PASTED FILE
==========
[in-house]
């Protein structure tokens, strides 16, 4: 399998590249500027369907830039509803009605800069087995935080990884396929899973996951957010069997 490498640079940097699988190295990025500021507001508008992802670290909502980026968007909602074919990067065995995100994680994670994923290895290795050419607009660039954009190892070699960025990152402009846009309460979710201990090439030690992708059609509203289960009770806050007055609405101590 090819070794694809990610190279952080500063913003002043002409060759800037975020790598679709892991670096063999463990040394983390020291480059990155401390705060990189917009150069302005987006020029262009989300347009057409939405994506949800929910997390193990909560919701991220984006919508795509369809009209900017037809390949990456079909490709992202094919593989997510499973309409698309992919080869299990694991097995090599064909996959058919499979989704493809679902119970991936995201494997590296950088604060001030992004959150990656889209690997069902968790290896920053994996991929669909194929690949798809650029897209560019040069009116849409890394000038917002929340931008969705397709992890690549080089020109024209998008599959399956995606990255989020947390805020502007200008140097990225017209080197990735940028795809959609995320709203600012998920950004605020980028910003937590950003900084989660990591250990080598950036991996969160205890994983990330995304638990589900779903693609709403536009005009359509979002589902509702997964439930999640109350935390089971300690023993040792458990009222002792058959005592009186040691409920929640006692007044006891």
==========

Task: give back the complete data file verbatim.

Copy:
[in-house]
């Protein structure tokens, strides 16, 4: 399998590249500027369907830039509803009605800069087995935080990884396929899973996951957010069997 490498640079940097699988190295990025500021507001508008992802670290909502980026968007909602074919990067065995995100994680994670994923290895290795050419607009660039954009190892070699960025990152402009846009309460979710201990090439030690992708059609509203289960009770806050007055609405101590 090819070794694809990610190279952080500063913003002043002409060759800037975020790598679709892991670096063999463990040394983390020291480059990155401390705060990189917009150069302005987006020029262009989300347009057409939405994506949800929910997390193990909560919701991220984006919508795509369809009209900017037809390949990456079909490709992202094919593989997510499973309409698309992919080869299990694991097995090599064909996959058919499979989704493809679902119970991936995201494997590296950088604060001030992004959150990656889209690997069902968790290896920053994996991929669909194929690949798809650029897209560019040069009116849409890394000038917002929340931008969705397709992890690549080089020109024209998008599959399956995606990255989020947390805020502007200008140097990225017209080197990735940028795809959609995320709203600012998920950004605020980028910003937590950003900084989660990591250990080598950036991996969160205890994983990330995304638990589900779903693609709403536009005009359509979002589902509702997964439930999640109350935390089971300690023993040792458990009222002792058959005592009186040691409920929640006692007044006891």